Rival CoverRIVAL — EXCERPT
BROOKE
"So I'm just going to tell you this, because I can't believe you don't already know it: John Moorehouse is taking Kathryn Pease to Homecoming."

Chloe peeks at me around the practice room door. From my spot at the piano, she looks like a very concerned decapitated head. It's so weird seeing her in the music wing when she doesn't absolutely have to be here that I almost wonder if I'm hallucinating.

I must be, because what she just said made absolutely no sense. Kathryn … and John?

"What?" I say. "When?"

"Since like a week ago. While you were off being a loner, everybody's been talking about it."

Slowly the news starts to sink in. As it does, I get a horrible feeling of déjà vu. It's starting again-all that crap from last year. Like somebody pulled the cork out of the bottle of blackness and let it come gushing back.

I could take care of Kathryn if I wanted to, just like I did then. After that Homecoming punch, people got the message: if they wanted to be friends with me then they couldn't be friends with her. And that was all it took. They egged her locker. They ran her off Facebook. They made her into a complete and total leper, and if anybody asked why, I just told them Kathryn had done something bad. I let their imaginations do the rest.

As time went on I convinced myself that she deserved everything she got. I told myself I liked being Queen B and all the power that goes along with it. But now, as the anger and the hurt and the blackness run through my body I can feel how terrible it is. I'd be lying if I said I didn't enjoy punishing her sometimes, in a twisted, awful way. But more than anything else, the past year has just been painful.

I realize now that I'm tired. Tired of hating Kathryn. Tired of caring so damned much. I look up at Chloe and say, "Fine."

"What?" she snaps. "Did you say fine?"

"Yeah." And I mean it even more now. I can still feel the ache of the crush I have on John-the crush I will probably always have. But I also have to be honest. If I had a choice between hanging out with him and working on my music right now, would I do anything different?

No. The truth is no.

"You're not serious," says Chloe. "This is Kathryn we're talking about. Have you forgotten what she did?"

I can't answer right away. Of course I haven't forgotten what Kathryn did. But was it worth a whole year of watching and worrying and wanting to hurt her every single time she walked into the same room as me?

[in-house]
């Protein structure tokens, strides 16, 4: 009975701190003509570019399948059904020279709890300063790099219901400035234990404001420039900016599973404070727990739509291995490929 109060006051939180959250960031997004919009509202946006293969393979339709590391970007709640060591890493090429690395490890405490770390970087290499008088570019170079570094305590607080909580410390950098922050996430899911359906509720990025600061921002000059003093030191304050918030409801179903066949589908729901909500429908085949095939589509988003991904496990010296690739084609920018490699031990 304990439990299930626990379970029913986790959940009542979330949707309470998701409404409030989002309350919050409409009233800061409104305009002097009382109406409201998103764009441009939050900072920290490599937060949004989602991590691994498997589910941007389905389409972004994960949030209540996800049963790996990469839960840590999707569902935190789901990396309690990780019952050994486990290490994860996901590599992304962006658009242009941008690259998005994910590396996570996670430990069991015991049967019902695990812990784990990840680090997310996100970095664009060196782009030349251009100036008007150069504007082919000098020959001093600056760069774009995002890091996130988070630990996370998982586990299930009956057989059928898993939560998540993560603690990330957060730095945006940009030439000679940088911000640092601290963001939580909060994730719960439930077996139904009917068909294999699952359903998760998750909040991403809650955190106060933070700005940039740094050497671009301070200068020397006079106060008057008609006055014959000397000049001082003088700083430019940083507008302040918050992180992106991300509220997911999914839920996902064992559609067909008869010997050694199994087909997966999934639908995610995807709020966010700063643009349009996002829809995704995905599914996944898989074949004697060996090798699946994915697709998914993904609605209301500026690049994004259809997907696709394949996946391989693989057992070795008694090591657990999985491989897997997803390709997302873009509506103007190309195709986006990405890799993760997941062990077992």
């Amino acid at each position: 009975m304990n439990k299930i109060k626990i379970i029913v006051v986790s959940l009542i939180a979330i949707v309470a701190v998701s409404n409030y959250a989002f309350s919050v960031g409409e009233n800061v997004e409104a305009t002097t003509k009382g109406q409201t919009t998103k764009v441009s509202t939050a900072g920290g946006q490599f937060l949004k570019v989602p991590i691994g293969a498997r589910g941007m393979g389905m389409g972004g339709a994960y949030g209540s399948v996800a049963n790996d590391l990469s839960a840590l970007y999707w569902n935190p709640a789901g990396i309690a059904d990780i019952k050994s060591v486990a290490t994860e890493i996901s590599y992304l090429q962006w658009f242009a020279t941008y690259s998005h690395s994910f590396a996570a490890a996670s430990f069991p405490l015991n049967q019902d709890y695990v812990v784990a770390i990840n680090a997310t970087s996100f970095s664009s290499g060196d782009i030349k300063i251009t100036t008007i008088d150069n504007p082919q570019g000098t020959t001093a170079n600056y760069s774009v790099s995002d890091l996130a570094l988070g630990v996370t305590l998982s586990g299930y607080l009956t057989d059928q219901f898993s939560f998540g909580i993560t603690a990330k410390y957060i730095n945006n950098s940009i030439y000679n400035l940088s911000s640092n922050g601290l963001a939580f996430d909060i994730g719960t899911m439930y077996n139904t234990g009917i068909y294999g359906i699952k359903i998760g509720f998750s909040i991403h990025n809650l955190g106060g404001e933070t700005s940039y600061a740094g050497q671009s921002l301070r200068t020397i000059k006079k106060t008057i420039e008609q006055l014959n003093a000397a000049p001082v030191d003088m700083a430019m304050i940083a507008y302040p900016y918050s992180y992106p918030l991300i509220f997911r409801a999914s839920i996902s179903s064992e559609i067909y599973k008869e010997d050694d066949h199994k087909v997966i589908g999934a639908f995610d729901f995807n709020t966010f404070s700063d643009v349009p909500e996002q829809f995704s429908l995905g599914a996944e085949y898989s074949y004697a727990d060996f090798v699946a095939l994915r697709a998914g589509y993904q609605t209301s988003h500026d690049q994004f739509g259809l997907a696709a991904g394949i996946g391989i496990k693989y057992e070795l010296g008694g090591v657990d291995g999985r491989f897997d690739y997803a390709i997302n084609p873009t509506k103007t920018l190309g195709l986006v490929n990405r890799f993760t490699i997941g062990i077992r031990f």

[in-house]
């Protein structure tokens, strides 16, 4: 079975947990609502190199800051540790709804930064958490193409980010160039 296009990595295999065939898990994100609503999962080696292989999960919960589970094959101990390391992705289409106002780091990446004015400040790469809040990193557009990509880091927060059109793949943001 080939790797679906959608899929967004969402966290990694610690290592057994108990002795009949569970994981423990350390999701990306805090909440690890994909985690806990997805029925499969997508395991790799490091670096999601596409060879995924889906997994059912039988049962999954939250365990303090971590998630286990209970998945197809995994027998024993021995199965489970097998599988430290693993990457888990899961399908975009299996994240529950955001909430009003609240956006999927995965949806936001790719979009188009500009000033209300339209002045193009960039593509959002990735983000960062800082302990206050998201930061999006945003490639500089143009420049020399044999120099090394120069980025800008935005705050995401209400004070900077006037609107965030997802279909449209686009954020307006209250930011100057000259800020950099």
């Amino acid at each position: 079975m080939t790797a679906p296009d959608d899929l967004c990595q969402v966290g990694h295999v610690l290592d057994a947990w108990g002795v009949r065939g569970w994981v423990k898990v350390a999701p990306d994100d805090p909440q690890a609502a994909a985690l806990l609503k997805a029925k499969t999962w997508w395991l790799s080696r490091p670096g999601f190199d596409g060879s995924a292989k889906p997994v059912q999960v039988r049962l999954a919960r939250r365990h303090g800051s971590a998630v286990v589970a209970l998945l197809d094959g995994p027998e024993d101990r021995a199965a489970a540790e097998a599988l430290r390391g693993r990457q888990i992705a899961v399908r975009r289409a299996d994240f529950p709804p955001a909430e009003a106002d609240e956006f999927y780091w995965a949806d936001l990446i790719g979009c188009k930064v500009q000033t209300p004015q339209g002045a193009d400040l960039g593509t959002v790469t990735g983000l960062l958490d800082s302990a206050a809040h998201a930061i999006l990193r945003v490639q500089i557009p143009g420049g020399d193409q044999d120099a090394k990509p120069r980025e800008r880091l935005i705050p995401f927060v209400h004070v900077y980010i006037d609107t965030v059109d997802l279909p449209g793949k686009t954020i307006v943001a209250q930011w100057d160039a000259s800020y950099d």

"Oh my God," says Chloe. "Don't tell me you're starting to be friends with her again. Is that what you're trying to tell me?"

I look down at my lap. "I don't know…"

"You can't do this," she says. "Not again."

There are tears in her eyes. Real tears. I've never seen Chloe cry before. "What's that supposed to mean?" I ask.

"It means…" She takes a couple of hitching breaths, like she's trying to figure out how to say something important. But then she pulls herself up and her eyes go all hard. "It means Homecoming will be ruined. The king will be dancing with a complete and total nobody!"

"Chloe," I say. "I am going to tell you this to your face so you can't ever come back and say you didn't understand me. Okay?"

She waits while I search for the right words. I love her, but it's time she heard the truth.

"I don't care about Homecoming," I say. "I could not possibly care less about it. I'm sorry, but that's how I feel."

She sticks her lip out. I can see the little Trump inside of her holding on with a death grip.

"I don't believe you," she says.

Of course she doesn't. There's only one person who would-just one person who could ever come close to understanding what I've been going through these past few months. Trouble is, the one person who would understand is the one person I can't talk to.

Or can I?